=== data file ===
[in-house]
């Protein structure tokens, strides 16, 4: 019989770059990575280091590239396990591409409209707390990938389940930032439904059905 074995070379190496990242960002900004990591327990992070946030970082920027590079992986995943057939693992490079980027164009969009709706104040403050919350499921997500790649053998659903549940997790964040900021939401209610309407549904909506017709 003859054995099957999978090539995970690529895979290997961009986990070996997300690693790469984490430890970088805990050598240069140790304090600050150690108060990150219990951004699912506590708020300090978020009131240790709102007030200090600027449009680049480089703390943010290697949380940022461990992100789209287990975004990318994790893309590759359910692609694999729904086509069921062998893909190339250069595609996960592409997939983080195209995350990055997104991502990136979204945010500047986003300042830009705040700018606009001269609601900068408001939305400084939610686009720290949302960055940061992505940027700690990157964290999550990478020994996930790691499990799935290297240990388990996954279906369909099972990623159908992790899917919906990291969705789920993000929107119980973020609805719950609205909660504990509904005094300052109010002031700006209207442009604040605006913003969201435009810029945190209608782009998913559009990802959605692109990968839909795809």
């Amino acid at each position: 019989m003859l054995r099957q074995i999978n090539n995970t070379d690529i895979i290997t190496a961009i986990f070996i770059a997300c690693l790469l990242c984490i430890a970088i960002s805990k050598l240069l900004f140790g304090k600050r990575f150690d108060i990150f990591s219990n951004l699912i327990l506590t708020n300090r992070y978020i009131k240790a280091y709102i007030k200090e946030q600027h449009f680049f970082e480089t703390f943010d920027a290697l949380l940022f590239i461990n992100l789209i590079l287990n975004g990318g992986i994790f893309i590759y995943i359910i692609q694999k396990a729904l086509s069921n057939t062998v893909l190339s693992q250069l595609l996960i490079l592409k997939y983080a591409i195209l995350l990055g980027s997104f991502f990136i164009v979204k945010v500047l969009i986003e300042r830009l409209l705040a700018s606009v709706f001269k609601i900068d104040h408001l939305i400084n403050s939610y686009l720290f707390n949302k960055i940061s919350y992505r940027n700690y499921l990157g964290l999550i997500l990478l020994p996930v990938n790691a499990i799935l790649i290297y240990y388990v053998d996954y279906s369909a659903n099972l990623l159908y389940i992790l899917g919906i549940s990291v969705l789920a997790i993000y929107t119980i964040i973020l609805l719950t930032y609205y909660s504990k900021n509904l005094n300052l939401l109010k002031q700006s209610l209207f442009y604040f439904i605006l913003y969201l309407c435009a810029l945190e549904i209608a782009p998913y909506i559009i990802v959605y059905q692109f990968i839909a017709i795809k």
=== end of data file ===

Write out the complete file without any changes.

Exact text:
[in-house]
């Protein structure tokens, strides 16, 4: 019989770059990575280091590239396990591409409209707390990938389940930032439904059905 074995070379190496990242960002900004990591327990992070946030970082920027590079992986995943057939693992490079980027164009969009709706104040403050919350499921997500790649053998659903549940997790964040900021939401209610309407549904909506017709 003859054995099957999978090539995970690529895979290997961009986990070996997300690693790469984490430890970088805990050598240069140790304090600050150690108060990150219990951004699912506590708020300090978020009131240790709102007030200090600027449009680049480089703390943010290697949380940022461990992100789209287990975004990318994790893309590759359910692609694999729904086509069921062998893909190339250069595609996960592409997939983080195209995350990055997104991502990136979204945010500047986003300042830009705040700018606009001269609601900068408001939305400084939610686009720290949302960055940061992505940027700690990157964290999550990478020994996930790691499990799935290297240990388990996954279906369909099972990623159908992790899917919906990291969705789920993000929107119980973020609805719950609205909660504990509904005094300052109010002031700006209207442009604040605006913003969201435009810029945190209608782009998913559009990802959605692109990968839909795809």
């Amino acid at each position: 019989m003859l054995r099957q074995i999978n090539n995970t070379d690529i895979i290997t190496a961009i986990f070996i770059a997300c690693l790469l990242c984490i430890a970088i960002s805990k050598l240069l900004f140790g304090k600050r990575f150690d108060i990150f990591s219990n951004l699912i327990l506590t708020n300090r992070y978020i009131k240790a280091y709102i007030k200090e946030q600027h449009f680049f970082e480089t703390f943010d920027a290697l949380l940022f590239i461990n992100l789209i590079l287990n975004g990318g992986i994790f893309i590759y995943i359910i692609q694999k396990a729904l086509s069921n057939t062998v893909l190339s693992q250069l595609l996960i490079l592409k997939y983080a591409i195209l995350l990055g980027s997104f991502f990136i164009v979204k945010v500047l969009i986003e300042r830009l409209l705040a700018s606009v709706f001269k609601i900068d104040h408001l939305i400084n403050s939610y686009l720290f707390n949302k960055i940061s919350y992505r940027n700690y499921l990157g964290l999550i997500l990478l020994p996930v990938n790691a499990i799935l790649i290297y240990y388990v053998d996954y279906s369909a659903n099972l990623l159908y389940i992790l899917g919906i549940s990291v969705l789920a997790i993000y929107t119980i964040i973020l609805l719950t930032y609205y909660s504990k900021n509904l005094n300052l939401l109010k002031q700006s209610l209207f442009y604040f439904i605006l913003y969201l309407c435009a810029l945190e549904i209608a782009p998913y909506i559009i990802v959605y059905q692109f990968i839909a017709i795809k």